Basically teaching short term curriculums, but without the admin or parents to deal with.

      1. Ama*

        This is what a friend of mine leaving teaching is trying to get into — she’s been applying for HR positions focused on professional development and training.

    4. EA*

      I worked as a teacher and now work for a nonprofit; the pay is not great, but the flexibility and lifestyle, at least where I work, is great, and I enjoy my work and feel that it’s meaningful.

      Look at the Ed Tech field. There’s a guy on LinkedIn named Jeff Patterson who posts opportunities and sometimes writes about teachers transitioning to other fields. It also depends what your skill set and interests are for your career.

    5. m2*

      I would also really think about if you want to leave. In my state teacher gets excellent salary with an excellent pension, excellent healthcare, an insane # of sick days that get paid out (my child’s teachers two years ago took every Friday and Monday off for the last 2 months of school bc of all their leave they had accrued). I do not get the kind of healthcare benefits or pension that will be paid out to teachers and administrators and neither does my spouse who works in another industry. I also don’t get the same # of vacation days and when I am on vacation sometimes I still work!

      My entire in-law family are all in K-12. Some are teachers, some administrators. One just left a superintendent role to move to law (they have a law degree). They are worried about retirement as they won’t get their pension anymore. If they go back I believe they will have to pay something onto the pension scheme to get back into it.
      My MIL has an excellent pension after working in schools for 30 years and she retired in her mid 50s! Everyone else I know who is working unless in government or leadership in private or tech work until their 60s. My SIL is an administrator who hates her job but stays at it for the healthcare and pension she will receive when she can retire in her 50s!

      Some ideas: non profits, but like you wrote many pay less than teachers.
      Higher education? Advisor/ Student facing roles. You may not get your same salary, but there is potential for advancement
      Grant writing/ development careers? You have to work with people, get $, do a lot of writing.
      HR? Could possibly start out at entry level HR and work your way up?
      Go back to school and pivot?
      I would also say realtor, but with the NAR stuff happening you won’t make much money anymore.

      Many people are not happy in their jobs. They give us a salary for we can survive and if you’re lucky you can make an impact. Teachers make an impact on students. My child has had good and bad teachers in our “excellent” public school system where I pay an insane amount of taxes (yelling, making students cry, favoritism, watching movies, IPad instead of learning, calling students name etc). I do wish the bad teachers would leave!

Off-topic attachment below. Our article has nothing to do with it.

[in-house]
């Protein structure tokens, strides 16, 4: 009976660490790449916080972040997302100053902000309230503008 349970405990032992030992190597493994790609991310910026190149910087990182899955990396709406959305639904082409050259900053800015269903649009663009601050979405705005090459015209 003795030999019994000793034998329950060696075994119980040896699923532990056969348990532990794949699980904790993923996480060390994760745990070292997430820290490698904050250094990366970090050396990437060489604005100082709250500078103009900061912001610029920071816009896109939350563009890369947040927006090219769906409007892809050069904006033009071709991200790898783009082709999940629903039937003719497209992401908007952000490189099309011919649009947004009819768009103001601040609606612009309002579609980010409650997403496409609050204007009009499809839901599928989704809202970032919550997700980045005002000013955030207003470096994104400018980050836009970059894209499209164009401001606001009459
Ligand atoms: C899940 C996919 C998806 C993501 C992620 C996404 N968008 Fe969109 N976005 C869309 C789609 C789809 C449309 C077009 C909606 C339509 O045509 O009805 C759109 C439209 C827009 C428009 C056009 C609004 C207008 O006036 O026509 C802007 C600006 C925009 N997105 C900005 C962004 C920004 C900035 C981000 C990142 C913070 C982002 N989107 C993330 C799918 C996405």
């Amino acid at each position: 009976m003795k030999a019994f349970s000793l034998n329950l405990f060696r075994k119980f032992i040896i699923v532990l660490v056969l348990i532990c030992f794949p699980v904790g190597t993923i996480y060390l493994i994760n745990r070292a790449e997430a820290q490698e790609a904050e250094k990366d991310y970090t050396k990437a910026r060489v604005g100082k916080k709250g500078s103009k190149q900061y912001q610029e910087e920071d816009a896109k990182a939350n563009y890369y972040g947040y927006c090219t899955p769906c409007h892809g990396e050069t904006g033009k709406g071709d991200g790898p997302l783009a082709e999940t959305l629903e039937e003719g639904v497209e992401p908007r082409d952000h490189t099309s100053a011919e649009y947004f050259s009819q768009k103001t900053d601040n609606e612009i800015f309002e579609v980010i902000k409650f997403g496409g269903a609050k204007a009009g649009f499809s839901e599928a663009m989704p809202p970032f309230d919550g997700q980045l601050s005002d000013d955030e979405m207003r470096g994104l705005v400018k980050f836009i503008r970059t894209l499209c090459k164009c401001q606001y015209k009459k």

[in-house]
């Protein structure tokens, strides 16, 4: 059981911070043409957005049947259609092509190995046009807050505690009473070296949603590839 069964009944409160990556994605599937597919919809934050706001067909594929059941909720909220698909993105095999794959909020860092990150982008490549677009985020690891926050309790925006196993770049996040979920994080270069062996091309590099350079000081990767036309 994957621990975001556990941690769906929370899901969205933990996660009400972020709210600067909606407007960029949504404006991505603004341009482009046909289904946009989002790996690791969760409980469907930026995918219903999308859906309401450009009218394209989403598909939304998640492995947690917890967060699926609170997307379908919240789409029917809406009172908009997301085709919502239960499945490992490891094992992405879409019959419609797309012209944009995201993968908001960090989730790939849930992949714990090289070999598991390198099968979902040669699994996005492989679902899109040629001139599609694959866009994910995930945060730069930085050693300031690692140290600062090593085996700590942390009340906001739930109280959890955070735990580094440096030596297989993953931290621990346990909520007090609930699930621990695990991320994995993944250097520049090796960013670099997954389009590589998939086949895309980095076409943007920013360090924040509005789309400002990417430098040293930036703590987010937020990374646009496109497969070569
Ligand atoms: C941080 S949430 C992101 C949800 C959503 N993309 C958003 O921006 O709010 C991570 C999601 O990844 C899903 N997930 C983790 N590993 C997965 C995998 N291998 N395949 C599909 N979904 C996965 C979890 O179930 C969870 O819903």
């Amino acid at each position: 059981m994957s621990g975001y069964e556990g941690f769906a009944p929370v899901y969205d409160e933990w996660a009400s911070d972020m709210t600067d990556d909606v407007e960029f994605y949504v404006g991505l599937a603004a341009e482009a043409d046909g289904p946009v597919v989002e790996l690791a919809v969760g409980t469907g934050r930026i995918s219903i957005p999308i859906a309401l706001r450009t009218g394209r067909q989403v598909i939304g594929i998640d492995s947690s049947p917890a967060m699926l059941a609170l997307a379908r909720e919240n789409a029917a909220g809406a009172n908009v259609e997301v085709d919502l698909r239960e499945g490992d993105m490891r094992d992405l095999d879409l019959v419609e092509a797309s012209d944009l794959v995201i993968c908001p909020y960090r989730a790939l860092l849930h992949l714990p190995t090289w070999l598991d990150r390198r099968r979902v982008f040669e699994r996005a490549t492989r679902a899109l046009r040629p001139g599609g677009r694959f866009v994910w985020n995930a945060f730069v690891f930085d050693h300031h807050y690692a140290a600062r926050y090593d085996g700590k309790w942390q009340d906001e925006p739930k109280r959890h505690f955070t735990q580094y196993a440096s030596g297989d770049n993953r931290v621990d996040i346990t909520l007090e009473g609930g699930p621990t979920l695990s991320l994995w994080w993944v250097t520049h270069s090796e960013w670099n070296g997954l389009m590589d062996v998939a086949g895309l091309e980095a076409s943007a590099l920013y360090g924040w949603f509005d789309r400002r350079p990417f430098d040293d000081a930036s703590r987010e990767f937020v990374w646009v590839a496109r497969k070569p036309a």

I hope you find something that you like, but I think searching for happiness for a job is not the way to look at it. Look for the happiness in the small things. Even if your are miserable right now, think of all you have done for those students.

      1. Not a Real Giraffe*

        This comment really minimizes the very real burnout that Want Out and teachers across the country are facing. I am sure Want Out has already thought through the ramifications of leaving teaching as well as the impact it will have on their students. “Think of the children” is a manipulative tactic that has led directly to the burnout of our teachers.

    6. Glazed Donut*

      There are so many things you can do! I think a good place to start may be thinking about what you WANT to do. Give presentations? Sales? Trainings? Reviewing documents? Grading?
      The likely closest adjacent track would be to work with the state-level education agency or county/city level, if you’re in the US. Other options are working with curriculum companies (SO many job postings all the time about sales, training, and even part-time scoring with the big-name orgs), non-profit work like you mentioned (even not education-related — many skills will transfer), training teachers/PD delivery, or other customer-service related areas. One thing to keep in mind is that outside of education, many people don’t commit to a specific job for decades :) so it’s okay if you do something for a year or two and want to change again.

    7. OtterB*

      I work for a not-for-profit that has hired several elementary school teachers over the years although we don’t do K-12 related work (our stuff is higher ed). These people have worked in program management for programs related to increasing diversity in STEM, mostly planning and running workshops for undergrads, grad students, and faculty. I’m not sure how our salaries compare to teachers.

      There’s a lot of need for support staff for teens and adults with disabilities, but those unfortunately pay very badly.

      Good luck finding something.

    8. carcinization*